How Can Digital Workplaces Help Enhance Employee Experience?

June 9, 20178:18 am1468 views

While Singapore may have retained the number two spot in the annual Global Talent Competitiveness Index (GTCI) for the fourth straight year, there will always be room for improvement. There is a war for top talent in Singapore and other developed cities across the globe. For top brands to differentiate themselves, human resources managers are required to constantly be in search of ways to best retain and develop their employees.

One clear trend emerging today is, the digital workplace plays an ever-increasing role in an organisation’s ability to engage and retain talent. As the industry keeps evolving, Singapore workers want to feel involved, engaged and be enthusiastic about their work.

Singaporeans know that the modern workplace is about working efficiently everywhere, and we expect our work experience to bear this on mind. When employees are not engaged or understood, i it impacts a company’s ability to remain competitive.

According to Gallup, organisations with engaged employees are said to outperform those without by 202 percent. Hence, companies are soon realising that better employee experience should be the motivational factor driving digital business across all areas of the organisation.

Companies looking to improve upon the employee experience should concentrate on two key areas: a) using insights to drive meaningful engagement that will engage and retain top talent, and b) building a digital workplace to enhance employee collaboration and productivity, and support new working styles.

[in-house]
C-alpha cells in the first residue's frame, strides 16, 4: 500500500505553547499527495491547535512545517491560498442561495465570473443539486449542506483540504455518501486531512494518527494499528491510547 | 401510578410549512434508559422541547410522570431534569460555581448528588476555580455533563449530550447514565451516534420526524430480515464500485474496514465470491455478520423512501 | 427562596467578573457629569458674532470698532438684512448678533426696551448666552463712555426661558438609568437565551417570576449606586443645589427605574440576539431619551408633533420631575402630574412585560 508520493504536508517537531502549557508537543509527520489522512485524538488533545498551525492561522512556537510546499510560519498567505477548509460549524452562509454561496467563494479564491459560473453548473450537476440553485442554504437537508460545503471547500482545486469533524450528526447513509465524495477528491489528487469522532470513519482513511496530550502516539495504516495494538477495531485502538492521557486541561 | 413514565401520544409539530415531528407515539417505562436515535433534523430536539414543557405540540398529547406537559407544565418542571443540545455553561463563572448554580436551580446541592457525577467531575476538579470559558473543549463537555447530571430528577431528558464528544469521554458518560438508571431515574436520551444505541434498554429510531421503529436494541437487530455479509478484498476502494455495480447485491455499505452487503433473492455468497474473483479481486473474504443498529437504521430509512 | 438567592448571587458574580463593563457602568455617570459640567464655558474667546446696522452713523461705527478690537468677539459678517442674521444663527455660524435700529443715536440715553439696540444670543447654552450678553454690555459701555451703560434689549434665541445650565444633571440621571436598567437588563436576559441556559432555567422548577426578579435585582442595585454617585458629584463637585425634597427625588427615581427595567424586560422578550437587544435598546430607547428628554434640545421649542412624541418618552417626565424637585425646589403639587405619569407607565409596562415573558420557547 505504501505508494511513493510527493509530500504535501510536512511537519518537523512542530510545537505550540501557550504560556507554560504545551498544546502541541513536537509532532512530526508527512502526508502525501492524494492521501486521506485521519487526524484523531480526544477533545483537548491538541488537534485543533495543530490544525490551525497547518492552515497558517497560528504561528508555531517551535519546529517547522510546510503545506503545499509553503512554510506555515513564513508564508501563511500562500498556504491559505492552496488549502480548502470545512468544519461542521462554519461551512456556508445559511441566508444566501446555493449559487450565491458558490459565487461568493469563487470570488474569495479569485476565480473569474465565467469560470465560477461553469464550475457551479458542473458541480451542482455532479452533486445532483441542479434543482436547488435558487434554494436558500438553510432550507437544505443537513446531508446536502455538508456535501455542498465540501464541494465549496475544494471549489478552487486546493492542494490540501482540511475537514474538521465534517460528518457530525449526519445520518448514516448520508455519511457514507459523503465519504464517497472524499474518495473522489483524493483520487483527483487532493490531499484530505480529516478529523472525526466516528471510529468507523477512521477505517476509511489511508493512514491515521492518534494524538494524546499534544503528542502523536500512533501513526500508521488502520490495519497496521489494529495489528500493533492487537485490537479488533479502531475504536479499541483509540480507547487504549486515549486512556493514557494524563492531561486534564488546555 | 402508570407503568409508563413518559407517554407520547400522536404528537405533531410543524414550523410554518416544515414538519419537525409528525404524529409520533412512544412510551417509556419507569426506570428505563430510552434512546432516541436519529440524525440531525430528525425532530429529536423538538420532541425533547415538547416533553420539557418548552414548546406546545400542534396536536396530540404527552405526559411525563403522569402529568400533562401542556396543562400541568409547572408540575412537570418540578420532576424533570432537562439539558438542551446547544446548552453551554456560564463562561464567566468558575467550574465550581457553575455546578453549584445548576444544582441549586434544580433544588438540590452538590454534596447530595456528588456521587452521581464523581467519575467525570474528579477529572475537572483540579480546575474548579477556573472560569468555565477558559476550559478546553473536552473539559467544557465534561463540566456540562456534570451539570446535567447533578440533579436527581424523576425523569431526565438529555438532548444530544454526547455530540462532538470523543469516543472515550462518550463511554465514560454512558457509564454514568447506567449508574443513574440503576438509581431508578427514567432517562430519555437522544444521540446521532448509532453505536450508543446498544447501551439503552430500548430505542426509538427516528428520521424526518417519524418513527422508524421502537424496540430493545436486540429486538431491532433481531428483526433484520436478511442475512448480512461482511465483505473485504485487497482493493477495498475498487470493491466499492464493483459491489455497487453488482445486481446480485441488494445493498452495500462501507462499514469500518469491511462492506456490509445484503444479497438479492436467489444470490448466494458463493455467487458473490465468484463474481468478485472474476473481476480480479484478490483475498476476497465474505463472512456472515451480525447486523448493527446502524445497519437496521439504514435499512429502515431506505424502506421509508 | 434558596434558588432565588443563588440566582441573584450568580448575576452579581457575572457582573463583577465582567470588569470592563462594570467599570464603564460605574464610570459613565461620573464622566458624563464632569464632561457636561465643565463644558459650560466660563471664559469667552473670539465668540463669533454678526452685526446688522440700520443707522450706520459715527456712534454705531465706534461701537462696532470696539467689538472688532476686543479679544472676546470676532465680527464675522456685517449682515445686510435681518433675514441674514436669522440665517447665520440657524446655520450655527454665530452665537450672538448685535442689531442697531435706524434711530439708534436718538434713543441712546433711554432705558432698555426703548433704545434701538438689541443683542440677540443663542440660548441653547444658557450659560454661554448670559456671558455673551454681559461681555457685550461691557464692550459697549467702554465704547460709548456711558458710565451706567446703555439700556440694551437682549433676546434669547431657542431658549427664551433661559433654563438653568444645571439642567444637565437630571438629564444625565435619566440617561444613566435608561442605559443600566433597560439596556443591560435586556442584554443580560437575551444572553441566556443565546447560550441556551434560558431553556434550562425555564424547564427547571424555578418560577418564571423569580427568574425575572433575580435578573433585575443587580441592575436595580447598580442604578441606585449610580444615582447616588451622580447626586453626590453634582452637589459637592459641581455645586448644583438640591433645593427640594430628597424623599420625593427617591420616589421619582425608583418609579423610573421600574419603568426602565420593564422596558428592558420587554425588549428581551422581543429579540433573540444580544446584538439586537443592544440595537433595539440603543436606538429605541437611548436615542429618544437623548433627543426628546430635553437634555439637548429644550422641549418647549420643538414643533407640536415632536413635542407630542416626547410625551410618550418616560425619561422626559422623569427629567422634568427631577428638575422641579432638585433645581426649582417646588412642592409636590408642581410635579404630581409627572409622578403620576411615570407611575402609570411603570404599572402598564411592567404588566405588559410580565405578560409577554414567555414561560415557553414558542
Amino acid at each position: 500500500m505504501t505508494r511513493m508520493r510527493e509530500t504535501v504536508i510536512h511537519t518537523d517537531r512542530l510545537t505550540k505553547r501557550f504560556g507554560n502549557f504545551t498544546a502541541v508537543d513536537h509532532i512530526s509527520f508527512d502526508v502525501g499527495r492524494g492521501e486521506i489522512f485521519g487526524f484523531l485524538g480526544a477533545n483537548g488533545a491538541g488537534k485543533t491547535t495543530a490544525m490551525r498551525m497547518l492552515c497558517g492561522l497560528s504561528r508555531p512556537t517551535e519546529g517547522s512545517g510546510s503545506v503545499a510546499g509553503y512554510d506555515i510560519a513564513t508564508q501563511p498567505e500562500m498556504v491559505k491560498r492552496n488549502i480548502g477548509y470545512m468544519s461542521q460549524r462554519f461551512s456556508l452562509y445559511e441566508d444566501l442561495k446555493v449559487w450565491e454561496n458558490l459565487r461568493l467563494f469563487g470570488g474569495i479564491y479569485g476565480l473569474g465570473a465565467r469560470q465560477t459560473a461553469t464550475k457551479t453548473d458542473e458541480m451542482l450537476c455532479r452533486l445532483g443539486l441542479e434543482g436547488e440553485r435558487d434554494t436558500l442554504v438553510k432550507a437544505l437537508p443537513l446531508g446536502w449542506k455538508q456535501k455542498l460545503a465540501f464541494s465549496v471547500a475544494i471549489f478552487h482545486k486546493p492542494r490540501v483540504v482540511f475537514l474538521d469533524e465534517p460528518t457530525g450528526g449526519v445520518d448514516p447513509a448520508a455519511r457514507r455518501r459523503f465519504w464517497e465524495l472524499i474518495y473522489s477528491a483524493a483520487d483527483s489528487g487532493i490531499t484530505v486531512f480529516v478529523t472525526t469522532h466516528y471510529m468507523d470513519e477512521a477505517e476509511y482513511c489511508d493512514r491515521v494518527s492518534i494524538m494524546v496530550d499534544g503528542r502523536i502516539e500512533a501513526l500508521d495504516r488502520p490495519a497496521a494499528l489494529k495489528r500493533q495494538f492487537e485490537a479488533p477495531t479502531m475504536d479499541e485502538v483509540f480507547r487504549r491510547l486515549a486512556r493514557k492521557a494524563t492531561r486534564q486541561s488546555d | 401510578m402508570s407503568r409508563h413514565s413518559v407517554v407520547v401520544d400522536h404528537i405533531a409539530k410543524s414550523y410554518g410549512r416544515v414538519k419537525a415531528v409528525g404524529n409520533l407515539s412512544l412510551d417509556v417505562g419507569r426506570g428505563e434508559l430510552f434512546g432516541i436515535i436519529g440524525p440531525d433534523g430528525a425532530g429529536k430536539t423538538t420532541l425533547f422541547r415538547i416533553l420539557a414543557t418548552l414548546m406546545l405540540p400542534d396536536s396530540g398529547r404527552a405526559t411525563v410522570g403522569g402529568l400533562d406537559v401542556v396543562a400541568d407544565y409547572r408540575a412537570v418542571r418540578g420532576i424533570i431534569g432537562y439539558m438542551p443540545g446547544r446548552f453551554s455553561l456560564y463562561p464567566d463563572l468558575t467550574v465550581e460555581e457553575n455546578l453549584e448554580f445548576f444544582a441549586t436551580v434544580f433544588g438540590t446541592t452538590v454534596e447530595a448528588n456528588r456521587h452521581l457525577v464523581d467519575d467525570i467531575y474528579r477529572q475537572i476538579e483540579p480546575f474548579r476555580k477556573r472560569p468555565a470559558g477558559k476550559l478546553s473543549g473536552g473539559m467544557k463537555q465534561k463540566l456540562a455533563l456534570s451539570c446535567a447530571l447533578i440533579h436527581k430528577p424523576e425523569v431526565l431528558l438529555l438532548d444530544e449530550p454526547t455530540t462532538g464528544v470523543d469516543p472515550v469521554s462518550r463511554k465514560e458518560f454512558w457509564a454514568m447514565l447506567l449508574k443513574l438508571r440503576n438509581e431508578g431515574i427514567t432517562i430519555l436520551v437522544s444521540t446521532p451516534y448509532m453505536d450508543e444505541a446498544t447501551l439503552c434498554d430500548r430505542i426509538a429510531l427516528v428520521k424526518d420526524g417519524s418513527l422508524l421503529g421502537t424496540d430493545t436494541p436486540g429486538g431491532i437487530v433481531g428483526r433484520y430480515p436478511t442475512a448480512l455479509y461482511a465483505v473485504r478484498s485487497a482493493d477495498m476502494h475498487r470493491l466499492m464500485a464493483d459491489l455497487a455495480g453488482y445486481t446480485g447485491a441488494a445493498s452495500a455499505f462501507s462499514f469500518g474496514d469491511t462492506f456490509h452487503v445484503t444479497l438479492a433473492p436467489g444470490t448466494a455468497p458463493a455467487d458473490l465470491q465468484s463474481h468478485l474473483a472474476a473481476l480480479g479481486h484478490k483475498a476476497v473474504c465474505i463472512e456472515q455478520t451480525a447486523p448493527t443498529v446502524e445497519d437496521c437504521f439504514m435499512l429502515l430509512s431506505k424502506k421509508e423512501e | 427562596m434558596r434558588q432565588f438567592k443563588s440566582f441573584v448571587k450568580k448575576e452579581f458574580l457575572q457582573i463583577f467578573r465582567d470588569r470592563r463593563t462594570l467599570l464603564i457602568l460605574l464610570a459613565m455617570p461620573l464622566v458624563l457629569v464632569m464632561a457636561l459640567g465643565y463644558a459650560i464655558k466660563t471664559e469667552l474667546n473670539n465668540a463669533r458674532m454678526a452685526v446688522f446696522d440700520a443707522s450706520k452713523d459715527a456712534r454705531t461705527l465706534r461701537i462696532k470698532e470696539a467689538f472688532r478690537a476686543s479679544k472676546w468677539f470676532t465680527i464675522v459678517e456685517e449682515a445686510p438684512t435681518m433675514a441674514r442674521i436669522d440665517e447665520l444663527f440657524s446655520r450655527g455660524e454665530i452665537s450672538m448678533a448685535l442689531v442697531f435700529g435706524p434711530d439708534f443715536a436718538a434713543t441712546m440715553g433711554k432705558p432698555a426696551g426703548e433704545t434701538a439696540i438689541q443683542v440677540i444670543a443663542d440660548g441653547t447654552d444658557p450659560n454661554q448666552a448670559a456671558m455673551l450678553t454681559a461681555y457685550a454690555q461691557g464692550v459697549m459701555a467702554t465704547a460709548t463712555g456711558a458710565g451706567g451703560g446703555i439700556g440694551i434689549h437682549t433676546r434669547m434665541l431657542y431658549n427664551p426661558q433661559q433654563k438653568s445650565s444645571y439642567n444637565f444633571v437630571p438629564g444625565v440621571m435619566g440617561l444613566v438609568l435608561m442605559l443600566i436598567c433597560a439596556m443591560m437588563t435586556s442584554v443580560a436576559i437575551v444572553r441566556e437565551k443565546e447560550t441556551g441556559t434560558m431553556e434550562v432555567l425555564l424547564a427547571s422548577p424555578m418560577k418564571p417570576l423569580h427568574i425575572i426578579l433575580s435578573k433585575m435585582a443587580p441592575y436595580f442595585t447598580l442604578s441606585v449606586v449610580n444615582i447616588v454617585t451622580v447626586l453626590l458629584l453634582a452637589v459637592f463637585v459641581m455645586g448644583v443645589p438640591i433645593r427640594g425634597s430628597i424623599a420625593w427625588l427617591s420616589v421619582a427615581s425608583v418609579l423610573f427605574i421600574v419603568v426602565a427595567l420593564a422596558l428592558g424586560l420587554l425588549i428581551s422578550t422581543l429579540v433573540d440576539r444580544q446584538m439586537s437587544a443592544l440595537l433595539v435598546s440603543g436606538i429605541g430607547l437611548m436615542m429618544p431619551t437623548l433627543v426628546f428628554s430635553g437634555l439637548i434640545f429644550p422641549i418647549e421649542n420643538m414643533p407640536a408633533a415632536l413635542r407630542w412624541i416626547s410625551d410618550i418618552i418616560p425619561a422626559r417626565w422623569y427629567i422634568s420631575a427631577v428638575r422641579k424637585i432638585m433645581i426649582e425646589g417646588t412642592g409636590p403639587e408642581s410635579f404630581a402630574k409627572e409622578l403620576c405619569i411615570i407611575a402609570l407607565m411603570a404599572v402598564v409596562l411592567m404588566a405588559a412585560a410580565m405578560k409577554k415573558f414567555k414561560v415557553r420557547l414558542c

Integrating Big Data and HR to Enhance the Digital Workplace

Many companies are now data rich, but insights poor. Predictive analytics is one of the most critical business functions of a digital enterprise, and a key to improving the employee experiences.

By looking at information across multiple departments, enterprises can identify internal trends and shifts that impact current and future organisational needs. Considering the ability of predictive analytics to predict when a top sales person might leave or identify the skill sets of employees who are driving the company forward – this helps HR managers to engage better with these employees and influence their growth trajectory to be highly valuable. Insight combined with forecasting capability, allows managers to impact outcomes and to deeply engage with important team members.

See: CEOs Need to Drive and Not Delegate Digital Workplace Strategy

Leveraging automation processes further makes it possible for data from different sources to be seamlessly fed into one central location, without labour-intensive manual integration work. In the same way, automation processes stitch together applications and tools needed to process and manage that data for analytics.

From this point, companies can take educated action. Insights spur new conversations with employees and give organisations the opportunity to directly impact the outcomes related to a positive work experience.